Native American Thought-Ways for a Land in Flames

It’s not just teepees that burned down for the last showdown this week between the Army Corps of Engineers and the Standing Rock movement to divert the Dakota Access oil pipeline. It was the hope for a real victory, for once, for the native people of our country that was reduced to frozen ashes.

It’s been decades since the Indian movement unified in this manner, with many of their immigrant brothers and sisters (the non-natives) joining the struggle. To see the Water Protectors ignite their teepees so their oppressors couldn’t touch them, was a powerful act of resistance that we may marvel at and soon forget. But we should not forget. We should consider how we might transform our worldview and our influence on the world – by studying the main tenets of the Native American worldview that so many First Nations hold in common in North America.

You may find that these Native American thought-ways will move you – they have moved me. I frame it this way to be sure to convey my humility – as a white person, I wish to take care in how I speak for Native Americans. It is not my tradition, it is their tradition, and all I can own of it is my own experience. The term “thought-way” refers to how you think influences how you live.

Crazy Horse, great warrior of the Oglala Lakota, my favorite hero of all time, of any nation, said:

The Red Nation shall rise again and it shall be a blessing for a sick world; a world filled with broken promises, selfishness and separations; a world longing for light again.

 I see a time of Seven Generations when all the colors of mankind will gather under the Sacred Tree of Life and the whole Earth will become one circle again.

 In that day, there will be those among the Lakota who will carry knowledge and understanding of unity among all living things and the young white ones will come to those of my people and ask for this wisdom.

 I salute the light within your eyes where the whole Universe dwells. For when you are at that center within you and I am that place within me, we shall be one.

Crazy Horse’s thought-way of a leadership of humility has moved me greatly, and influences my leadership style. The best leaders are humble leaders who don’t mind who gets the credit. He says here, the young white ones will ask for the wisdom of the native people. To ask for anything, let alone sacred wisdom, takes humility. As you know, our country is now led by a man who emulates humility only when it serves him. And so he, like so many Americans (white or not) is one of “the young ones.” What Crazy Horse meant by “young” is that Native Americans have always looked at our spirituality and grasp of true wisdom as one that is immature and undeveloped.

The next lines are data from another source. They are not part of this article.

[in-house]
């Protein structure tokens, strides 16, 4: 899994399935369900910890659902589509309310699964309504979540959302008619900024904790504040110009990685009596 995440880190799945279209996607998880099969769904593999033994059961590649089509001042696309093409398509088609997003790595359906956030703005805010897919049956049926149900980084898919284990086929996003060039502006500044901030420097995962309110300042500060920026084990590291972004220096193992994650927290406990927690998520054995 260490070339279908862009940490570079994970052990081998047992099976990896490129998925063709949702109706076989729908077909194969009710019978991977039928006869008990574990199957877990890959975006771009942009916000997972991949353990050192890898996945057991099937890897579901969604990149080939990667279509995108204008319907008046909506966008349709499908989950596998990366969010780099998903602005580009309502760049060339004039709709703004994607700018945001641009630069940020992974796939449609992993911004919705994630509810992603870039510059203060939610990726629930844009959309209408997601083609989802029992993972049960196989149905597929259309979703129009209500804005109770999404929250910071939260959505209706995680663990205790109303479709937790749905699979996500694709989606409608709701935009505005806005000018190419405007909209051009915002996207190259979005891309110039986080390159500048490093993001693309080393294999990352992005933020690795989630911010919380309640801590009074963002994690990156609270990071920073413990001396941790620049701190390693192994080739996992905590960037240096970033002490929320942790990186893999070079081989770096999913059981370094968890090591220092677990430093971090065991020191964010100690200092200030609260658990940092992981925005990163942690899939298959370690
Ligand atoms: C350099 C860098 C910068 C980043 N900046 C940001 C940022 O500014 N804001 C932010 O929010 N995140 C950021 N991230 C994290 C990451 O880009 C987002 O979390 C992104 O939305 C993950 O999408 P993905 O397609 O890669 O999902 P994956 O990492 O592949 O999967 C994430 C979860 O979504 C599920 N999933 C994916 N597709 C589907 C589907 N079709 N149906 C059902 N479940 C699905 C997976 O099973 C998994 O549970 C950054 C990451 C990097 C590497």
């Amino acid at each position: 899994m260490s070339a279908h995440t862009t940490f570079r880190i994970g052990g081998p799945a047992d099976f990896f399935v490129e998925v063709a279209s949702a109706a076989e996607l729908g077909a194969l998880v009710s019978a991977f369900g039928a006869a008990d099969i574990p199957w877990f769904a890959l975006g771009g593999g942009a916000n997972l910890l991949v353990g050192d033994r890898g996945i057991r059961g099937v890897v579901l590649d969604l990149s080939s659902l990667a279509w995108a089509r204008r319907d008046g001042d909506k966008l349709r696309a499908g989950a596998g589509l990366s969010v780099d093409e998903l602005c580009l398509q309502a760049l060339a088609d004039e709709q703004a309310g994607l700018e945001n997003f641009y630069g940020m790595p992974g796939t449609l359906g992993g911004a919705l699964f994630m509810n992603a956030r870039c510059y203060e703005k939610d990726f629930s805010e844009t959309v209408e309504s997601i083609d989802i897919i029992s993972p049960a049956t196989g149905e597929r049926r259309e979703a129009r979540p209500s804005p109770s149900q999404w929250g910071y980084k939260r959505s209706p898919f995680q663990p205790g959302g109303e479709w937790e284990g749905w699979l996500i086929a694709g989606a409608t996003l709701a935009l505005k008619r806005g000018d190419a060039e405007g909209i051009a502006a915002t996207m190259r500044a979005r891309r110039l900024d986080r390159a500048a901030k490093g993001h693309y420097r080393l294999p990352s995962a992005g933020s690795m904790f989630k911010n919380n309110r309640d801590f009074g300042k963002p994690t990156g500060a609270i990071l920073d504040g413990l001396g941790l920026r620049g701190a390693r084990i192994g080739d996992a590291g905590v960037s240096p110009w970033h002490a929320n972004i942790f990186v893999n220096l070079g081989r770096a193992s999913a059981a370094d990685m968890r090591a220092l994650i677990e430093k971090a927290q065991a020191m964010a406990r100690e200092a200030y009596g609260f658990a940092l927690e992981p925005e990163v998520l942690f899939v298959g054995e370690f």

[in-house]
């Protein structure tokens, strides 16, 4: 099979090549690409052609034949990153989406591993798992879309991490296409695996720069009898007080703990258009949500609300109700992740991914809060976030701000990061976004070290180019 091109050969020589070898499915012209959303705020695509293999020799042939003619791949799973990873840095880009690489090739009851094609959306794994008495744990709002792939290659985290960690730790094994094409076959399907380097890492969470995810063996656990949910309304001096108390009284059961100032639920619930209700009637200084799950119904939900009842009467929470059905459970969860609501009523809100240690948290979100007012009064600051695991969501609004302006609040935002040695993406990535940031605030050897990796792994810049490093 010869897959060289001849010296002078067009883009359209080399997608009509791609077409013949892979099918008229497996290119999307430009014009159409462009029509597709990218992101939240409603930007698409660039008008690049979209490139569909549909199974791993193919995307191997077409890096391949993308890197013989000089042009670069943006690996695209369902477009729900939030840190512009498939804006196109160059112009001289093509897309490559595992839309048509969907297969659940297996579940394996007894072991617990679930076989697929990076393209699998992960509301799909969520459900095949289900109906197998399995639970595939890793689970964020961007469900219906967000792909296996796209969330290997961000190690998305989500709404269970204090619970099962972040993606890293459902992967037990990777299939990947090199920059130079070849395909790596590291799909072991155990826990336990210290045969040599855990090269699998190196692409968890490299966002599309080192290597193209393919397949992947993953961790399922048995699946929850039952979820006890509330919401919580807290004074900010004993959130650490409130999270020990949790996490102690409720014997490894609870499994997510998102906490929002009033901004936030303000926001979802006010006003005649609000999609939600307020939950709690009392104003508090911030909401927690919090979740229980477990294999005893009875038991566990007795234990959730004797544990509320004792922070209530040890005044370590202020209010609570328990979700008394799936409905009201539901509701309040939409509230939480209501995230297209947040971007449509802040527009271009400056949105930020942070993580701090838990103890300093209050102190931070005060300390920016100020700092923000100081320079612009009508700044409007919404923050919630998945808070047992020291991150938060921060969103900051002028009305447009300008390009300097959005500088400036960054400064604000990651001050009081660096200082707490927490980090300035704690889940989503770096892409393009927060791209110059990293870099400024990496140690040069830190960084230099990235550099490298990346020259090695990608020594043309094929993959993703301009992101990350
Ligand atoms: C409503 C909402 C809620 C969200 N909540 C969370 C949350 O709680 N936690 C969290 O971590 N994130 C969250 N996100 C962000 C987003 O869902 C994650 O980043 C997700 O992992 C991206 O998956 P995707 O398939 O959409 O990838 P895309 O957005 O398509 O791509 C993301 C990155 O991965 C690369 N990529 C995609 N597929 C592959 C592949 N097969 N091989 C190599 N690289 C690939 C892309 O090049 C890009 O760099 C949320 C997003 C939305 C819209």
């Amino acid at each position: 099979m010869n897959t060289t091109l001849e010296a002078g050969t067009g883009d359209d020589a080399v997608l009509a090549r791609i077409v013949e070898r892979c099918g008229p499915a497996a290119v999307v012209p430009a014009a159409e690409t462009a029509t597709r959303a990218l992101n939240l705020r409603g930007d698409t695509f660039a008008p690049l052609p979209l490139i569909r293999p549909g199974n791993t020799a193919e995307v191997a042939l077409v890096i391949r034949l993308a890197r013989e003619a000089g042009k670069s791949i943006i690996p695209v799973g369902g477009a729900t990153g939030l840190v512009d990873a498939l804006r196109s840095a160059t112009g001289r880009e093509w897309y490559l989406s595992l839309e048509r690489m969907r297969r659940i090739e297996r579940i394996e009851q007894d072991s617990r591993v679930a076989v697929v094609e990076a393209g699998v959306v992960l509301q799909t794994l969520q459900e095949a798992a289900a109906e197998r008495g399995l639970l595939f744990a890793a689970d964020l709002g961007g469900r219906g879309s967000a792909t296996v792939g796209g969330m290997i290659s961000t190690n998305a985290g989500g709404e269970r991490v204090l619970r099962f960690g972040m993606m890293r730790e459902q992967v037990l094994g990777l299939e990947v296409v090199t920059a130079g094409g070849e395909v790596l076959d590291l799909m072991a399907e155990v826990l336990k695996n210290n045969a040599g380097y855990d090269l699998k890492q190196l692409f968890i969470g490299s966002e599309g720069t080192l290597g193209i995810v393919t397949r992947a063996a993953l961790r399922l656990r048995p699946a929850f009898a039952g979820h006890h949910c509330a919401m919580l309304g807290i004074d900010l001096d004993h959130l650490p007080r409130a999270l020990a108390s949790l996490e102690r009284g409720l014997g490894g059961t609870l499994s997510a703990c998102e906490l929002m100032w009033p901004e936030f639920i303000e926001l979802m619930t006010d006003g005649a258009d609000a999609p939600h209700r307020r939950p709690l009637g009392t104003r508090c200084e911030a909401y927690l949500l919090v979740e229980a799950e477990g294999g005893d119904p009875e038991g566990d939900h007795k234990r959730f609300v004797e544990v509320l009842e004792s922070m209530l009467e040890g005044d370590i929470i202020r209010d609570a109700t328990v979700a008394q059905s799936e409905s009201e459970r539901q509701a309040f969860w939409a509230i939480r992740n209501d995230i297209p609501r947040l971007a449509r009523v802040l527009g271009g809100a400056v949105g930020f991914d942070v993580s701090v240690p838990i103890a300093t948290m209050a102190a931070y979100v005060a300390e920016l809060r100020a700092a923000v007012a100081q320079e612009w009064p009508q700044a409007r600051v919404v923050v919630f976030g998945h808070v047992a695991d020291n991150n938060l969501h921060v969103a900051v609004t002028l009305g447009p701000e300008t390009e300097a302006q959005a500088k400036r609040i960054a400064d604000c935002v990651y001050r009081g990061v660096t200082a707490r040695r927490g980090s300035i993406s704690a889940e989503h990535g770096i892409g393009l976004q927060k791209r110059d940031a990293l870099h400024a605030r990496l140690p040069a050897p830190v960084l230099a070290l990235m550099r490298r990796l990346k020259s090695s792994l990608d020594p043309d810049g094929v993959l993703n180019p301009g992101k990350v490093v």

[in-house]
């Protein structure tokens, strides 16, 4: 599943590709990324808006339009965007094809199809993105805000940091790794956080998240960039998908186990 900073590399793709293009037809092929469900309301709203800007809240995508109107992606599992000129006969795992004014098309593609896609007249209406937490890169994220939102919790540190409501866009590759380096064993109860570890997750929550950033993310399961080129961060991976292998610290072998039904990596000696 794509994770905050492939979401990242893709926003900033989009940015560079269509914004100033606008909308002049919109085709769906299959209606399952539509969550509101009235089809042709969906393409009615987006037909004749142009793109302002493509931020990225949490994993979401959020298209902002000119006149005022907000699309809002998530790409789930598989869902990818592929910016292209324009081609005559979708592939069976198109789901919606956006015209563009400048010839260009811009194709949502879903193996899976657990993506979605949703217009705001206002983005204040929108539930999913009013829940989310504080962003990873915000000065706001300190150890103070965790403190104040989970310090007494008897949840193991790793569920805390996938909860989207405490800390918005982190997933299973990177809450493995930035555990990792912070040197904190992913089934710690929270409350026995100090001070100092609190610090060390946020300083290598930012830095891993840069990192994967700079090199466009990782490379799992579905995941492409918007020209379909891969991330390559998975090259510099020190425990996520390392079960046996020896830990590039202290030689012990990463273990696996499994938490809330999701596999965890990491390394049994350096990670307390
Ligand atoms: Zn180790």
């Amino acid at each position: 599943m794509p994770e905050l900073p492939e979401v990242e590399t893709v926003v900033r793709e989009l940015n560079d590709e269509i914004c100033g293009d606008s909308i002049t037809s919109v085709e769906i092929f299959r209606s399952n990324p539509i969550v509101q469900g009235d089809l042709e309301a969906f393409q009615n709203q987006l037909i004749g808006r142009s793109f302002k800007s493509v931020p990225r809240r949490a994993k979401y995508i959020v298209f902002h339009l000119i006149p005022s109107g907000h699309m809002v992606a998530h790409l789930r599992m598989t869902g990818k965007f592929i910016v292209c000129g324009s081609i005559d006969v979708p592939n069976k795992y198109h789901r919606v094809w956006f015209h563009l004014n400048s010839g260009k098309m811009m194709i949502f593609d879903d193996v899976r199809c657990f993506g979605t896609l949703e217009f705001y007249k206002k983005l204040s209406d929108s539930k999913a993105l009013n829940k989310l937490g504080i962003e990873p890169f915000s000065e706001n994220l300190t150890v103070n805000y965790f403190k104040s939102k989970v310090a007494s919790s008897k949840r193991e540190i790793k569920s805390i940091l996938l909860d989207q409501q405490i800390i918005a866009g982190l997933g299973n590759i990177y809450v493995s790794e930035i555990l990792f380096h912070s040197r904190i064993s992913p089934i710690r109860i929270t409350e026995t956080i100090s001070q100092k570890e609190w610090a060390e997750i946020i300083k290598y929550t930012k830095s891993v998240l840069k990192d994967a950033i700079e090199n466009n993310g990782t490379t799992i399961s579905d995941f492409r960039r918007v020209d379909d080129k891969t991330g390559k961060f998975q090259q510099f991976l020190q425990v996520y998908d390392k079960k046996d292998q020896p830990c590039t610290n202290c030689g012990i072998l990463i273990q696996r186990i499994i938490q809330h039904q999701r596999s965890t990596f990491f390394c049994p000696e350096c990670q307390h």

I see that as an interesting challenge for us, for we long for a spirituality that is not superficial, but mature and wise. I have always been attracted to Native American thought-ways because I trust them. I trust any spirituality that seeks to be in harmony with the earth – a thought-way that we desperately need to bring to the mainstream at this juncture. For we wish to bring about that day Crazy Horse speaks of when all the colors of mankind will gather under the Sacred Tree of Life.

One of the most moving Native American thought-ways of all to me and I will home in on here is that, in the original languages, they have no word for “evil.” There are only those actions which sustain life or destroy life. Thus you cannot destroy evil with evil, only banish those whose behaviors are corrupting the whole.

While we don’t have the power to banish our country’s leaders whom we fear are leading us down a path of harmful actions (at least – not yet), we do very much have power of another kind: we have free will over the state of our minds and the state of our spirituality. As we wade more deeply into a time of uncertainty and intolerance, we find that we can’t live our lives angry or fearful all the time – we discover that doing so is only to do violence to ourselves.

It’s not unlike the predicament of wishing ill on someone who has harmed us. No matter how many revenge fantasies we might spin in our minds, the world goes on spinning, and we’ve only wasted emotional, mental time and energy. We discover, with chagrin, that the person is still harming us because we are allowing the dynamic to continue.

And so whether it’s existing under a leader who is remote to us, or existing with an enemy that is nearer to us, at some point we have to wake up to the damage such emotions can inflict on us, and choose a different thought-way that creates a different way to live.

This isn’t about forgiveness, though restorative justice is another Native American thought-way. It’s about a vastly different world-view from our Western one, which was quick to embrace a dichotomous world. A world where Eve was bad because she listened to the evil snake who told her to eat from the Tree of Life, and Adam was good because he did not. The Bible depicts much retribution on the part of God, much vengeance – even of the petty variety.

No, the worldview of Native Americans doesn’t begin with a story about a lost Garden of Eden, or a paradigm of human dominance over nature. It begins with a vast web of life that includes all creatures, big and small. It is a resilient web in some ways – despite the damage that has been done over the centuries since Cortez and Columbus arrived in the so-called New World, and especially since the Industrial Revolution, nevertheless, our natural world persists in caring for us – at least, we the lucky ones, who have enough to eat. People like us live in a time of plenty that, down the road, will be looked back upon with regret that so much went wasted.

In other ways the web is fragile. The oceans can only take so much pollution and temperature rise before they will be unable to sustain the life they have for millions of years. It’s one reason why some people – often women – believe the Earth is female – the Earth started as one big ocean, or one gigantic womb of amniotic fluid. If you’ve seen the wonderful children’s movie Moana, it was a man who raised the islands from the sea (for obvious reasons), the demi-God Maui, who is, like, totally hot by the way, even as a cartoon. But I digress.

Our soils that grow food can only take so much acidity before they can’t grow food anymore. Our fresh waterways can only take so much, and so on. The great web is also fragile.

The web of life also includes our international relations and societal systems of governance. A healthy democracy is like a fragile web of life – it can only take so much corrosion before authoritarianism and a volatile nationalism sets in like a ravenous mold.

And so, we first have to take stock of the fact that the web is wounded. Our Mother Earth does Her best to sustain life, but she is wounded. Our democracy still functions, though, only for some. From the beginning it failed Native Americans, to say the least, and it has disenfranchised thousands of Black Americans in every election. Our democracy is a web not spun well.

But we are deprived of web-healing language. As good as it felt to me to identify our new President as a fascist last month, this does little, if much of anything, to heal the web. Identifying a problem is important, but then we need to move on.